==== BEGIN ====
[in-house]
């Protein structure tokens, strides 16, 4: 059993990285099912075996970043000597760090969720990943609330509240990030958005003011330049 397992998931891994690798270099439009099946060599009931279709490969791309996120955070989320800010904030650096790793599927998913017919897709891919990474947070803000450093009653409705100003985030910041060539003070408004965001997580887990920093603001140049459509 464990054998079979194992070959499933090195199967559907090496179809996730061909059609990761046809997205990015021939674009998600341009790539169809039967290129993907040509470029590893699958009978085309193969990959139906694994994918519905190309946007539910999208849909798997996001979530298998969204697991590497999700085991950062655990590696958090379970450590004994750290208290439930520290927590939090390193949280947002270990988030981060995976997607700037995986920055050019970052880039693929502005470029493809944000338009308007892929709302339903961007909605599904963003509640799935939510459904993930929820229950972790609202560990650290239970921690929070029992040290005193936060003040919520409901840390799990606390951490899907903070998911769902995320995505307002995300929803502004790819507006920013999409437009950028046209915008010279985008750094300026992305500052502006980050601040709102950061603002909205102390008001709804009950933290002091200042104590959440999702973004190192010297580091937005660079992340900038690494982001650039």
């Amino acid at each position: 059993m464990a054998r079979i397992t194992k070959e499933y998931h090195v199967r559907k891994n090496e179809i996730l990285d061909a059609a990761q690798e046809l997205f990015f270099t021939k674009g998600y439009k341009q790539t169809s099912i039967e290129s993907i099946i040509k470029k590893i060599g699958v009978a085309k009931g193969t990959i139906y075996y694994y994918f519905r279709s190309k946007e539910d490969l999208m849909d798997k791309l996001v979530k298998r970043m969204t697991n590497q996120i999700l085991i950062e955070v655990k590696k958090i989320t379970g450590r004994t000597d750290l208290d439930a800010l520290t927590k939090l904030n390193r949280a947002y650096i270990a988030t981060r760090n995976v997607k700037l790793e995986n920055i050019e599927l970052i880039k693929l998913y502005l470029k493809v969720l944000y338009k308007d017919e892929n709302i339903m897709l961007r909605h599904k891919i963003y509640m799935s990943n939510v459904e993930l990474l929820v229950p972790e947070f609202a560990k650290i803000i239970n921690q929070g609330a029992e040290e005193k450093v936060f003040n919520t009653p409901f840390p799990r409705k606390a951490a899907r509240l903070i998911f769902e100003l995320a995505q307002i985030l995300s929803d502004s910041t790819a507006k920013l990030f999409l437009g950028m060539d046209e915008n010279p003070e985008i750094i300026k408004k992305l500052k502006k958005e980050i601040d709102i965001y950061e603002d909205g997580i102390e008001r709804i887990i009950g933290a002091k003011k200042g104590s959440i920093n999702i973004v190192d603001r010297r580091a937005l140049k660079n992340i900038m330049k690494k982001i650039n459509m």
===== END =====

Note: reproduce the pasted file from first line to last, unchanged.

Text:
[in-house]
């Protein structure tokens, strides 16, 4: 059993990285099912075996970043000597760090969720990943609330509240990030958005003011330049 397992998931891994690798270099439009099946060599009931279709490969791309996120955070989320800010904030650096790793599927998913017919897709891919990474947070803000450093009653409705100003985030910041060539003070408004965001997580887990920093603001140049459509 464990054998079979194992070959499933090195199967559907090496179809996730061909059609990761046809997205990015021939674009998600341009790539169809039967290129993907040509470029590893699958009978085309193969990959139906694994994918519905190309946007539910999208849909798997996001979530298998969204697991590497999700085991950062655990590696958090379970450590004994750290208290439930520290927590939090390193949280947002270990988030981060995976997607700037995986920055050019970052880039693929502005470029493809944000338009308007892929709302339903961007909605599904963003509640799935939510459904993930929820229950972790609202560990650290239970921690929070029992040290005193936060003040919520409901840390799990606390951490899907903070998911769902995320995505307002995300929803502004790819507006920013999409437009950028046209915008010279985008750094300026992305500052502006980050601040709102950061603002909205102390008001709804009950933290002091200042104590959440999702973004190192010297580091937005660079992340900038690494982001650039």
């Amino acid at each position: 059993m464990a054998r079979i397992t194992k070959e499933y998931h090195v199967r559907k891994n090496e179809i996730l990285d061909a059609a990761q690798e046809l997205f990015f270099t021939k674009g998600y439009k341009q790539t169809s099912i039967e290129s993907i099946i040509k470029k590893i060599g699958v009978a085309k009931g193969t990959i139906y075996y694994y994918f519905r279709s190309k946007e539910d490969l999208m849909d798997k791309l996001v979530k298998r970043m969204t697991n590497q996120i999700l085991i950062e955070v655990k590696k958090i989320t379970g450590r004994t000597d750290l208290d439930a800010l520290t927590k939090l904030n390193r949280a947002y650096i270990a988030t981060r760090n995976v997607k700037l790793e995986n920055i050019e599927l970052i880039k693929l998913y502005l470029k493809v969720l944000y338009k308007d017919e892929n709302i339903m897709l961007r909605h599904k891919i963003y509640m799935s990943n939510v459904e993930l990474l929820v229950p972790e947070f609202a560990k650290i803000i239970n921690q929070g609330a029992e040290e005193k450093v936060f003040n919520t009653p409901f840390p799990r409705k606390a951490a899907r509240l903070i998911f769902e100003l995320a995505q307002i985030l995300s929803d502004s910041t790819a507006k920013l990030f999409l437009g950028m060539d046209e915008n010279p003070e985008i750094i300026k408004k992305l500052k502006k958005e980050i601040d709102i965001y950061e603002d909205g997580i102390e008001r709804i887990i009950g933290a002091k003011k200042g104590s959440i920093n999702i973004v190192d603001r010297r580091a937005l140049k660079n992340i900038m330049k690494k982001i650039n459509m």